Perspectives on Medicine and Healing

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FIG 35
Jim McKeown

College of Letters & Science Honors only

Ancient Medicine
Lecture 2, 11:00–12:15 TR
Advanced Chemistry
Lecture 2, 2:25–3:15 MWF; Discussion 553, 2:25–3:15 R; Lab 853, 7:45–10:45 T
Religion in Sickness and Health
Lecture 1, 11:00–11:50 MW; Discussion 309, 11:00–11:50 F

Can you imagine a world in which doctors knew nothing about blood circulation or microbes, in which magic and medicine were often combined, in which surgery was performed without anesthetics? Such was life in ancient Greece and Rome. And yet, many of the medical discoveries and practices of the Greeks and Romans were of fundamental importance in the development of Western medicine, and laid the foundation for some of the most basic tenets of modern medicine. The purpose of this course is to give an account of the various aspects of the healing profession in antiquity, focusing in particular on the ways in which it differed from or anticipated medical practices nowadays. The main seminar in this FIG, Classics 373: “Ancient Medicine,” will explore these issues while the other courses will deepen your understanding of the overall topic.

Religious Studies 102: “Religion in Sickness and Health” — This is an excellent companion course for students interested in the health sciences. Questions covered in this course include:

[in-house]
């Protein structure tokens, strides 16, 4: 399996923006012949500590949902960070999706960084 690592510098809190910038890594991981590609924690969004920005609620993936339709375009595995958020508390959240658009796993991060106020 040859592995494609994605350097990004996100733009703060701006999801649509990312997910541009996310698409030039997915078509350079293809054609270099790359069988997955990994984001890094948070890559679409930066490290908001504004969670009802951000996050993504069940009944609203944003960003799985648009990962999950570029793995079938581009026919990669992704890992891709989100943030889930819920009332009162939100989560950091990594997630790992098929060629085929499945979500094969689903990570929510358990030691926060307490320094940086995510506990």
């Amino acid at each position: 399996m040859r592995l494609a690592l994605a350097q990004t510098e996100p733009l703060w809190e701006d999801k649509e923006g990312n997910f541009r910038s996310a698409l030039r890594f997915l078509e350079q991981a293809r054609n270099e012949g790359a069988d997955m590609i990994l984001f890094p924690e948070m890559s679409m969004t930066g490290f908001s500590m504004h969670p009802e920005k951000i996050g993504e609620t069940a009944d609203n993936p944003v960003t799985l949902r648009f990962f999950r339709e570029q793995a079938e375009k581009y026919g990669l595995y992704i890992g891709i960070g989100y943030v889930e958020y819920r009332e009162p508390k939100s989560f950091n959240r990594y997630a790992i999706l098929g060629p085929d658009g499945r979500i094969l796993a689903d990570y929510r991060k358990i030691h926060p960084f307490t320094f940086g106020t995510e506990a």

• What is religion? Sickness? Health? How can we understand their relationships?
  • How do religious peoples understand and live in sickness and health?
  • How does physical well-being connect to spiritual well-being?
  • How does medicine connect to meaning-making?
  • How does looking at religion in sickness and health provide insight into its roles in different cultures and contexts?

From Southeast Asia to the Caribbean, Africa, and the Mediterranean, we’ll approach these questions using perspectives from anthropology, history, sociology, legal studies, and the medical sciences, among others. And we’ll come home to Wisconsin and the United States to examine these questions as well.

Chemistry 109: “Advanced General Chemistry” — A modern introduction to chemical principles that draws on current research themes. For students with good chemistry and mathematics background preparation who desire a one-semester coverage of general chemistry. Recommended for students intending majors in chemistry or allied fields. Lecture, lab, and discussion.